Dating in the Rooms, Break-Ups in the Rooms of AA

Dating in the Rooms, Break-Ups in the Rooms of AA

By Charlotte Grey 07/10/15

If something's meant to be, there's nothing you can do to screw it up; if something isn't meant to be, there's nothing you can do to make it work.

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My pre-sobriety taste in men was questionable. True to the adage water seeks its own level, I magnetically attracted heavy drinkers and drug users to complement my shady lifestyle choices, always preferring to score an eighth of coke to the more socially acceptable dinner-and-a-movie. But even when I first got sober, I had some disastrous relationships. One was with an abusive actively alcoholic boyfriend and another was with my old weed and angel dust dealer. Since I obviously had no idea what I was doing, I heeded my sympathetic sponsor's advice and thereafter waited until I finished the sex ideal of my 4th step before dating again. This essential exercise asked me to articulate what I wanted in a partner, the characteristics I wanted to cultivate in myself, and what that ideal relationship would look like. It required profound introspection to discover which qualities are non-negotiable to me, like cheating and arguments ending in fistfights.

Post-4th step, I shifted to dating guys in recovery. Since my partner and I had both adopted sober lifestyles, I didn't have to worry about things like winding up at a bar for his friend's birthday. The common spiritual foundation connected us deeply, while working a 12-step program merged our weekly routines when we went to the same meetings. It was easy to go to the boyfriend for sober advice since we already shared an emotional intimacy, but then our programs became unhealthily enmeshed and the boyfriend took the role of my sponsor. Since getting sober seven years ago, I've dated four guys in AA and when we broke up, I would run into them seemingly everywhere—parties, concerts, meetings, spiritual retreats. We sometimes had to divide meetings and friendships, but I eventually learned it's important to just keep our programs separate from the start.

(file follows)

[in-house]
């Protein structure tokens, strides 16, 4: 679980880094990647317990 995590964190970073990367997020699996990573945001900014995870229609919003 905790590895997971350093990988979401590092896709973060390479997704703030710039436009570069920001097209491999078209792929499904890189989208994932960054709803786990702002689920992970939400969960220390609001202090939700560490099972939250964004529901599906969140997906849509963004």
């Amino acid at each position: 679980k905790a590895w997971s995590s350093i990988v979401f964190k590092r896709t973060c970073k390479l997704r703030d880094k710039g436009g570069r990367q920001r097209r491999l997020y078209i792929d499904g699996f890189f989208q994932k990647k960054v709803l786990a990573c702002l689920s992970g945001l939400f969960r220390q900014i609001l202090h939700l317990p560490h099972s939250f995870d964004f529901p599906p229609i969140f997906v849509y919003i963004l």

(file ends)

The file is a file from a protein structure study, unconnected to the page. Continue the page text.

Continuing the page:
Sickeningly codependent in relationships, I reached out to SLAA for structured dating advice. They suggested that I stay close to spiritual support in my network of sober women. Not only would I strengthen my program, but I would also have an auto-imposed distance that would then give me a safe place to heal after a breakup. In women's meetings, I heard some strong messages, too. One girlfriend once comforted me with the saying, "If something's meant to be, there's nothing you can do to screw it up; if something isn't meant to be, there's nothing you can do to make it work." They reframed the breakup as part of my divinely guided path instead of a dead-end of senseless grief.  

AA taught me that I couldn't think my way into healthy action and needed to act my way into positive thinking. At home, I didn't let myself give into depressive behavior by oversleeping or catatonically inhaling pints of ice cream. It might sound cliché, but being of service to others has been my best coping tool. It's distracting and esteeming; asking a newcomer or a friend how they're doing and being able to help them through a problem gave me confidence that I had the strength to get through the breakup. Funnily enough, for the first six years of my sobriety, I got new sponsees every time a relationship ended, and only when a relationship ended! I guess the universe thought I needed to focus on others instead of magnifying the misery in my head.

I self-soothed, too, pampering myself with massages and fancy dinners. I filled my daily schedule to distract myself and limit isolation. Making meetings helped; I didn't want to hear about alcohol problems, but it got me out of my apartment. I tried to be as conscientious and respectful of others' friendships with my ex. I once offended some mutual friends by processing the breakup through AA meetings when my angry share turned into character assassination. SLAA meetings have been a great place for me to be emotionally honest and get constructive feedback when I was "withdrawing" from the relationship. And while my sponsor gave me her experience, she wasn't my therapist. I went to my sponsor for spiritual-related guidance and saved the hysterics for my therapist who's professionally trained to help me process them.